Cleaning the beam on my post and beam

I live in a 160 year old post and beam house. The beams are exposed in some rooms. This would be great, except it looks like someone in the past was sloppy with the paint. There is an annoying amount of white paint on the beams which kind of spoils it.
Is there any way to remove the paint without damaging the gray patina of the beam? It seems like anything I could try (sanding, etc.) would mess it up.
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The most over used words "Patina" - "Do you have any idea how much it is worth? and finally "I have no idea!! "God! do I ever hate the -- "antique's road show" and Regis Philbin - "That's my final answer! Mr. Putz, If there's paint on the beam then,.... I guess you don't have a patina do you ? The beam will not be the same tone,color,"patina" under the paint since it isn't and wasn't exposed to the same humidity,light,air and time. There are no set rules for removing paint, I would utilize whatever means in the shop, spoke shave, palm plane,exacto knife, sandpaper even small amounts of paint stripper on an artist brush and removed with steel wool. The only trick to paint removal is to stay as close as you can to the surface without marring or raising the grain. Every situation is different so use whatever works best for you. If this is a labor of love, then take your time and enjoy. To refinish : make years fly by add a "graying" effect or speed up time and "patina", Add a few table spoons of baking soda to a quart container of warm tap water. Brush on let dry,repeat until you reach a desired "patina".You will probably have to wait a few days to see results. If it were up to me, I would start in a less conspicuous are first to see if I would be satisfied with the results. goodluck dp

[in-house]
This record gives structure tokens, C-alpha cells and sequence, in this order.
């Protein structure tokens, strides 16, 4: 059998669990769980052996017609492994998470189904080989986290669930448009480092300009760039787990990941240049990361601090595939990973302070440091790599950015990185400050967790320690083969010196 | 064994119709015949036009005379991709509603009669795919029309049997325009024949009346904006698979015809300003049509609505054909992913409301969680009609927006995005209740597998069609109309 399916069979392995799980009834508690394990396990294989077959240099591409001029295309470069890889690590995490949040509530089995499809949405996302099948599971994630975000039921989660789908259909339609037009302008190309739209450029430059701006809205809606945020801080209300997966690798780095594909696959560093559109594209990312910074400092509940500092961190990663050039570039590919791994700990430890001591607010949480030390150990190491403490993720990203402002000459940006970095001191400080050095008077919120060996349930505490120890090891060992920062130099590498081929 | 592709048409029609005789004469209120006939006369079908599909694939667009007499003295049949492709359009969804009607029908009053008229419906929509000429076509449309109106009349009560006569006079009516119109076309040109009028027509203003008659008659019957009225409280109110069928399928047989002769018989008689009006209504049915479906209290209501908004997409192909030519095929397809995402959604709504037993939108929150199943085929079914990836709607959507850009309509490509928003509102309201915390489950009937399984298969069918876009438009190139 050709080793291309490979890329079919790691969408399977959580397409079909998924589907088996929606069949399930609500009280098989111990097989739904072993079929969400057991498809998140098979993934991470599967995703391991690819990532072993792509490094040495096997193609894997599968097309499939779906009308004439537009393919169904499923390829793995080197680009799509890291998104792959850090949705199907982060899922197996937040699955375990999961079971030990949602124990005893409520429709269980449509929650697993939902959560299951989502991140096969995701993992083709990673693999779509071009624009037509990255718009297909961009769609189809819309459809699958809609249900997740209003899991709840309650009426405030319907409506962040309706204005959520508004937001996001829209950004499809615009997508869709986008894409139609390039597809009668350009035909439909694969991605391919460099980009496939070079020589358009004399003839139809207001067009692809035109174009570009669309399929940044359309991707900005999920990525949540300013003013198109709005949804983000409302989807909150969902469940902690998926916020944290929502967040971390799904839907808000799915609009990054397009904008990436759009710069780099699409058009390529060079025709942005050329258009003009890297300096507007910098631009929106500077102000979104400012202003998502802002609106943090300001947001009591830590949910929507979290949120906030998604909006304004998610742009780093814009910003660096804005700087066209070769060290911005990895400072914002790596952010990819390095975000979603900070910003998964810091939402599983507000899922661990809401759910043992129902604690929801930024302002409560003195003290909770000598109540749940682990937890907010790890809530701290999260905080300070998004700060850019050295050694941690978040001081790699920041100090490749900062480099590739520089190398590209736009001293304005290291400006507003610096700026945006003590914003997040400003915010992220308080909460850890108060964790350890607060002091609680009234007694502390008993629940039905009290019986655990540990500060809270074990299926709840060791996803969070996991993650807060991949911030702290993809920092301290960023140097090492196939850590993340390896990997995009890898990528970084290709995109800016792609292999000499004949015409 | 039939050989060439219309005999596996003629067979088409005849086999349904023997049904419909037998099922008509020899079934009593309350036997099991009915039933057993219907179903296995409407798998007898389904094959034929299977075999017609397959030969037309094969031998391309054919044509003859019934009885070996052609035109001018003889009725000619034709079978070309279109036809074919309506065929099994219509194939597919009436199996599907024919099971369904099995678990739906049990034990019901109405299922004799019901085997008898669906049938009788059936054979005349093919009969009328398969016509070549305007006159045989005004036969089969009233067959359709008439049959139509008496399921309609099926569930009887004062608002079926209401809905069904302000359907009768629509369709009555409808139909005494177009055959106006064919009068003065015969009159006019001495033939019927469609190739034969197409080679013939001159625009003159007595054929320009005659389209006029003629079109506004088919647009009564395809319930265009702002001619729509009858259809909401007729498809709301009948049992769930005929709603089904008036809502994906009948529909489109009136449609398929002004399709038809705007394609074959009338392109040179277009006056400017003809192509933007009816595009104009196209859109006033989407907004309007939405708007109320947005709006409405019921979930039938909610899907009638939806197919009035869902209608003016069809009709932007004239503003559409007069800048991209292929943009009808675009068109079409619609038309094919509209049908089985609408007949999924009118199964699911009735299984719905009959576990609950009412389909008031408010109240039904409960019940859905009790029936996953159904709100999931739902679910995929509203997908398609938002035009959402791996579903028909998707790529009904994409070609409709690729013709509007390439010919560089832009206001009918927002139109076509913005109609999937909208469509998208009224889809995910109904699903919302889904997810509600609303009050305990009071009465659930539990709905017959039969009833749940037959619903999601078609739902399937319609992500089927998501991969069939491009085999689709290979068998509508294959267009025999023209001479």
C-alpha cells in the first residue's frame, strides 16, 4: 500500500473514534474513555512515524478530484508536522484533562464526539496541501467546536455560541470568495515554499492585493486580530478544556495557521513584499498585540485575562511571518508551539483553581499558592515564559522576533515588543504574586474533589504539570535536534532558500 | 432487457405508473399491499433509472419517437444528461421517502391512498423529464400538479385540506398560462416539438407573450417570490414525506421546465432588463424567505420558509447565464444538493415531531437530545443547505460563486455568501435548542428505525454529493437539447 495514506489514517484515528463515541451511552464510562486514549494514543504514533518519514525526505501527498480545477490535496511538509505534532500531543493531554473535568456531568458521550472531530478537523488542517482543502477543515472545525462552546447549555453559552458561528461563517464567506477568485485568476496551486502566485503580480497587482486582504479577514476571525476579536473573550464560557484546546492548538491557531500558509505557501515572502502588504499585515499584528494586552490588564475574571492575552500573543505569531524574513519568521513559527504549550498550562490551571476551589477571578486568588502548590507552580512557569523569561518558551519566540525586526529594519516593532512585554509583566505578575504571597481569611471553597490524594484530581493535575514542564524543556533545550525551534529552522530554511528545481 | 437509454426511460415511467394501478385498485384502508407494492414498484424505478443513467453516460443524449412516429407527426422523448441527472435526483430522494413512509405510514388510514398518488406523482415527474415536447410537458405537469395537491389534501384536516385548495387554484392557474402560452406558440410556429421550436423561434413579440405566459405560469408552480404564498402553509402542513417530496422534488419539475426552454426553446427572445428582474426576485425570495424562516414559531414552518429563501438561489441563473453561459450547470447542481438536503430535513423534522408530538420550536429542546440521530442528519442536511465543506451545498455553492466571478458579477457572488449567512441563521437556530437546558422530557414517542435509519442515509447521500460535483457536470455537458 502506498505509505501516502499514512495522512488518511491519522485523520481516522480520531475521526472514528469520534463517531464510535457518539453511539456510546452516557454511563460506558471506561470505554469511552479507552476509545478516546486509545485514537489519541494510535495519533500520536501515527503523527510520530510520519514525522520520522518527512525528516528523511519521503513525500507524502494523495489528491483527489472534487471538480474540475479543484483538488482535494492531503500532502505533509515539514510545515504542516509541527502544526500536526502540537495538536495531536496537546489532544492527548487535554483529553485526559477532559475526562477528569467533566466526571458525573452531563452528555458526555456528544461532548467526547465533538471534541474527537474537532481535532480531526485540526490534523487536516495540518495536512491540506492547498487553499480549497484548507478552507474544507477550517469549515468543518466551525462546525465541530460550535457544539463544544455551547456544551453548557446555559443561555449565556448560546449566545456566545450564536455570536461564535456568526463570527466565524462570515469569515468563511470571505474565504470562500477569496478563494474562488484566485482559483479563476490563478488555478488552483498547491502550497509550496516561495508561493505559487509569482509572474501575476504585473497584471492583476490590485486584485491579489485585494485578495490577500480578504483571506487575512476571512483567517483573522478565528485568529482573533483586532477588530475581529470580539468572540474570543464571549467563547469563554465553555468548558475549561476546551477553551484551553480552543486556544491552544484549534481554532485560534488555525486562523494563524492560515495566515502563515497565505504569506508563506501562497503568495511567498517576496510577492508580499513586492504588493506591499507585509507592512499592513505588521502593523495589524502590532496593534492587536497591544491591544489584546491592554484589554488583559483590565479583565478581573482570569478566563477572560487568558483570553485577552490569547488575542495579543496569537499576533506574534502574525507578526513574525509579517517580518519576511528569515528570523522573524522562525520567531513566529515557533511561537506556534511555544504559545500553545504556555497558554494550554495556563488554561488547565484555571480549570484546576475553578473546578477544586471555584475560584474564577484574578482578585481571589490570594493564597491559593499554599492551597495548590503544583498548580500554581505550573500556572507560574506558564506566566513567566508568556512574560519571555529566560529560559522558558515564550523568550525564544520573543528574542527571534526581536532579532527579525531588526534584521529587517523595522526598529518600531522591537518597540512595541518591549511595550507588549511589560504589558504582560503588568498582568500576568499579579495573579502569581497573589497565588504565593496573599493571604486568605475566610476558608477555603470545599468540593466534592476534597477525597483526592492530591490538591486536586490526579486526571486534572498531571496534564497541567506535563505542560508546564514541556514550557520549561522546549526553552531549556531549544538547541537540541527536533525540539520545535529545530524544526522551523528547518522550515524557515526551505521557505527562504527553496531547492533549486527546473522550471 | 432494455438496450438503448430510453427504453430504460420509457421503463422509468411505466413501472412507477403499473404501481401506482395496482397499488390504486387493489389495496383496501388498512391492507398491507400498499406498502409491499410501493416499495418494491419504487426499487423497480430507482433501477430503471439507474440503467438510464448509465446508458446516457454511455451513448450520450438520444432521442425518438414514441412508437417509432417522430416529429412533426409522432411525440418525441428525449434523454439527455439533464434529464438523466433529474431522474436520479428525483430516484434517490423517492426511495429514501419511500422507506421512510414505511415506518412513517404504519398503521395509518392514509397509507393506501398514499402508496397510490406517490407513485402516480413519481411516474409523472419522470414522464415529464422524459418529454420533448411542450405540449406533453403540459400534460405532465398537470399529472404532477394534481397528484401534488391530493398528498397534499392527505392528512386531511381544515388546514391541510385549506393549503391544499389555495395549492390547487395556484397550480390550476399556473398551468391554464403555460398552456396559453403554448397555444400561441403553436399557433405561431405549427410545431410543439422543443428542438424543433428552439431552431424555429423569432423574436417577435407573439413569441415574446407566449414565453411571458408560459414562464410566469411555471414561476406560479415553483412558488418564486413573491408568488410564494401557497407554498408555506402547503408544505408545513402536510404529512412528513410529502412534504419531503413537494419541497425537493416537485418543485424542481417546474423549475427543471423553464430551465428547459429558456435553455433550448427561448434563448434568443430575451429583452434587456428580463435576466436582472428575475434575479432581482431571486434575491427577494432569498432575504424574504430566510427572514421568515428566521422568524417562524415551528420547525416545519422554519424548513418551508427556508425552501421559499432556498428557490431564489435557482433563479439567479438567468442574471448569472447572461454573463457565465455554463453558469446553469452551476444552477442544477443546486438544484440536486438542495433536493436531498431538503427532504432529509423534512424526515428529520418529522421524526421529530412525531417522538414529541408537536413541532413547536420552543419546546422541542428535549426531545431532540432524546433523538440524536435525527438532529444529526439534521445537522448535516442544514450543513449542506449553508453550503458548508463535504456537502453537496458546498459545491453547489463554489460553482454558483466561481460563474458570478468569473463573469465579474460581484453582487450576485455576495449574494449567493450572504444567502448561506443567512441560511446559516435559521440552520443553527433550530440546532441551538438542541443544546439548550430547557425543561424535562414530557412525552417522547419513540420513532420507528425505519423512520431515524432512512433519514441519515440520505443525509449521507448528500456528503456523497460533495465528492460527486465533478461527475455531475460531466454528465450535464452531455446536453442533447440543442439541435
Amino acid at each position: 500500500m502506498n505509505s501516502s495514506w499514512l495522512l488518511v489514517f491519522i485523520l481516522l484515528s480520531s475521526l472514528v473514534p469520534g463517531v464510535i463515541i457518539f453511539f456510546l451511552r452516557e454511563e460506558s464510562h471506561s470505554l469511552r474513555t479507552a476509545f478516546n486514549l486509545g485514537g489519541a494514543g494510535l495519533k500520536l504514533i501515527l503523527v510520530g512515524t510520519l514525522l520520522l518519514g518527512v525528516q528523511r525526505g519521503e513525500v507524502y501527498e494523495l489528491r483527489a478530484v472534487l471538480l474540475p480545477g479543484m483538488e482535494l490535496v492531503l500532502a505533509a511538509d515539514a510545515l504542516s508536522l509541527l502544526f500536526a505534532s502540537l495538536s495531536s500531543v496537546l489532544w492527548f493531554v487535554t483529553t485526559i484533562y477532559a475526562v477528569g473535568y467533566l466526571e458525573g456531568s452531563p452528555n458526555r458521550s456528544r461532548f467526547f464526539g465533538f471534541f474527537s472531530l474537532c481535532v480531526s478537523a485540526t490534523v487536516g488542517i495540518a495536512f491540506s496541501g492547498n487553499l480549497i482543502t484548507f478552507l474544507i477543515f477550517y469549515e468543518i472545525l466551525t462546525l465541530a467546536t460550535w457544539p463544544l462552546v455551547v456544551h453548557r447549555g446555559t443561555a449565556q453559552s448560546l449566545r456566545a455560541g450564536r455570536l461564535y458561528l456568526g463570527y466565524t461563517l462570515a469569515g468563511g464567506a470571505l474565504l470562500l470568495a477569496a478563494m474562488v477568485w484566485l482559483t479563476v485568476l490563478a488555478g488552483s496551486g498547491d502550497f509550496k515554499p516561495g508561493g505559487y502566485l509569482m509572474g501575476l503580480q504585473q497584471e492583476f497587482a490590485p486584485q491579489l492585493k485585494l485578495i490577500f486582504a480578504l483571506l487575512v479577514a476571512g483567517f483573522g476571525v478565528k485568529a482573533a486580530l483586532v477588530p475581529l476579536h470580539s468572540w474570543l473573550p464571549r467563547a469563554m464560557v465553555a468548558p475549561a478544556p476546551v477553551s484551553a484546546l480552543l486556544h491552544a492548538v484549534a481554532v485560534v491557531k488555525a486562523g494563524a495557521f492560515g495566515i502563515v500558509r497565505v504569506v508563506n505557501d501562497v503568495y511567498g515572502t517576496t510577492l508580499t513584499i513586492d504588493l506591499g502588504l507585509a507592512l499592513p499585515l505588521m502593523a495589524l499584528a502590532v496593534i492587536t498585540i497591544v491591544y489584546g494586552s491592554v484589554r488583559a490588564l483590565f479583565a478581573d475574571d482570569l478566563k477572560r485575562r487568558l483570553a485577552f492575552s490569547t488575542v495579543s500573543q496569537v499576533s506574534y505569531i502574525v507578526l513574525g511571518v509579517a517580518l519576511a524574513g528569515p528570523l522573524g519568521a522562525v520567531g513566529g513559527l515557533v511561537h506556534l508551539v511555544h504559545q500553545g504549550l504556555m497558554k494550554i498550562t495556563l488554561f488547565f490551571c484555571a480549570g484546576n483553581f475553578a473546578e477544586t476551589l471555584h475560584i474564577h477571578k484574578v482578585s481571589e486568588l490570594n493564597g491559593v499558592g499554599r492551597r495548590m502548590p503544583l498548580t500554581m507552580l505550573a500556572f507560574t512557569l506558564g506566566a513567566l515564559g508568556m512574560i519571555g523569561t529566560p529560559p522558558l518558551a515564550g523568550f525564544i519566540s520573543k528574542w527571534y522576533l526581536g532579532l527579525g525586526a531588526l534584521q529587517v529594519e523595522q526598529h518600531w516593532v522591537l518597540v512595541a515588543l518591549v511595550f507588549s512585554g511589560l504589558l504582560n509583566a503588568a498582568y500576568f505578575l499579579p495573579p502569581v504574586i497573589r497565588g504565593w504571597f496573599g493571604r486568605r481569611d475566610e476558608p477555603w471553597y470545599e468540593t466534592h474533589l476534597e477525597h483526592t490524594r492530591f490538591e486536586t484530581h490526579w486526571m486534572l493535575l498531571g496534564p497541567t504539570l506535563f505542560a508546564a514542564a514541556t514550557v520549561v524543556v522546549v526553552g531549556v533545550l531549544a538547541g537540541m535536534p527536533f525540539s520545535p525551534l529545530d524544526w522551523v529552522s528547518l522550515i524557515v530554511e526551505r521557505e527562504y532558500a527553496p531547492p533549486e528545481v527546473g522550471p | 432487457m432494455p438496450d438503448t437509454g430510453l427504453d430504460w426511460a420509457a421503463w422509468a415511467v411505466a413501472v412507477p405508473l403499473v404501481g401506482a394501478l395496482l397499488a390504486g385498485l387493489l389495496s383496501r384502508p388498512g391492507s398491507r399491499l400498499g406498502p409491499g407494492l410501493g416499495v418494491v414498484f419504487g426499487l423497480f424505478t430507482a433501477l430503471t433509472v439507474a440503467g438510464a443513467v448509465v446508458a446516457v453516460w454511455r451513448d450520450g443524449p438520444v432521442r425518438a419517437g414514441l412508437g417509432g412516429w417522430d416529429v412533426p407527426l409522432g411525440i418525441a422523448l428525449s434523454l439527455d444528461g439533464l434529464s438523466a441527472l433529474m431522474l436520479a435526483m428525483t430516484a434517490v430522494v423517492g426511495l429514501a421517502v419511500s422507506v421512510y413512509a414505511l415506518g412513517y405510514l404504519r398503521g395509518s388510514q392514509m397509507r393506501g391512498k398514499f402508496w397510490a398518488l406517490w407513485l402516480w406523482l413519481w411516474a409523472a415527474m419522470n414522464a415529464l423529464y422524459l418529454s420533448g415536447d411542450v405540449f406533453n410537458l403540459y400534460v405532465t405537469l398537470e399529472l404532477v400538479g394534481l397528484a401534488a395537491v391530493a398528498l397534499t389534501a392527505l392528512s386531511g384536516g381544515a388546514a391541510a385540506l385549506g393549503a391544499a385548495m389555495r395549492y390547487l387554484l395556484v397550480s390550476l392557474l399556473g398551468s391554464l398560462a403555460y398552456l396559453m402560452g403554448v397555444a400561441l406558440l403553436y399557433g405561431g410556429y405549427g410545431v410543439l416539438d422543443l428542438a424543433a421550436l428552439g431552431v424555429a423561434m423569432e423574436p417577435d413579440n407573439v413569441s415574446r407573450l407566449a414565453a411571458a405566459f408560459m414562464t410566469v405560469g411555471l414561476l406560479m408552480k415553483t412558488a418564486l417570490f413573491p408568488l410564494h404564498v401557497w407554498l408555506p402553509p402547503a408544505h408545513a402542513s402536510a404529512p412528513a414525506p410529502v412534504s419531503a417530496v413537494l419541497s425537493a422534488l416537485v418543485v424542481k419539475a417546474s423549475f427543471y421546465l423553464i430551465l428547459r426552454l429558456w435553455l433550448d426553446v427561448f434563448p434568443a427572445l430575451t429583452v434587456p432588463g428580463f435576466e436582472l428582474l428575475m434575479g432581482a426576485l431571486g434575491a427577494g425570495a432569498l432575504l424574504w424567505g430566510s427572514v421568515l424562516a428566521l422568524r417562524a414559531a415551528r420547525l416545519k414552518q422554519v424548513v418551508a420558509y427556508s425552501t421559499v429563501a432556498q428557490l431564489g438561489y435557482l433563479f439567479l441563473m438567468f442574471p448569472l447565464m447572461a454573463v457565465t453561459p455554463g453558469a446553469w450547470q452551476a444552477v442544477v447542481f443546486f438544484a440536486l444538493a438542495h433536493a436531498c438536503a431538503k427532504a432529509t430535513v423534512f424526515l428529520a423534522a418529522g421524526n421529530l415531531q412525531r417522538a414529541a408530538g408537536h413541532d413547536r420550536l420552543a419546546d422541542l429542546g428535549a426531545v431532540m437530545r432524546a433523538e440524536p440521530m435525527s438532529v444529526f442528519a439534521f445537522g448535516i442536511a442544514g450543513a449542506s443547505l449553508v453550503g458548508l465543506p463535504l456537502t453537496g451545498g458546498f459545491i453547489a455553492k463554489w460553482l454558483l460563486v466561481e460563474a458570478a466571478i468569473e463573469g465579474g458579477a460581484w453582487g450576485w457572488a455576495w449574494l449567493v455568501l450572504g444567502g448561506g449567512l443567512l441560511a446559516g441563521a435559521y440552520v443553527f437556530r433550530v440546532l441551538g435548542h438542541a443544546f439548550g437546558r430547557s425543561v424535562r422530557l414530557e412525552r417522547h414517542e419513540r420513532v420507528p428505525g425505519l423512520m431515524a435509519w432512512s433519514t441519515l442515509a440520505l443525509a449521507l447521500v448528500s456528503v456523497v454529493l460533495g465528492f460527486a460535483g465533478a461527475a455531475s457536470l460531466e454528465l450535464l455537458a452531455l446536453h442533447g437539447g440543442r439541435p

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It's a 160 year old house, and we don't know when the paint was applied. It could have been applied in recent years, in which case the OP's concerns about patina are quite valid.
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if the paint was applied a few years ago it would still be different

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If you hang a picture on a 160 year old beam for two months and then take it down, the color would change and the outline of the picture frame would be defined on the beam.

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I doubt that. The picture would merely be resting against the surface and there'd still be airflow around the back between the frame and the beam. Also, after 160 years, the patina would be pretty much developed and probably wouldn't change much over the course of another hundred years or so, much less two months.
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Your wood beam is a natural product, and variations in surface and color should not be considered a defect. If the paint bugs you, just scrape it off. yes, the wood under it will look different. It's wood. It's 160 years old. It SHOULD have blemishes.
--Goedjn
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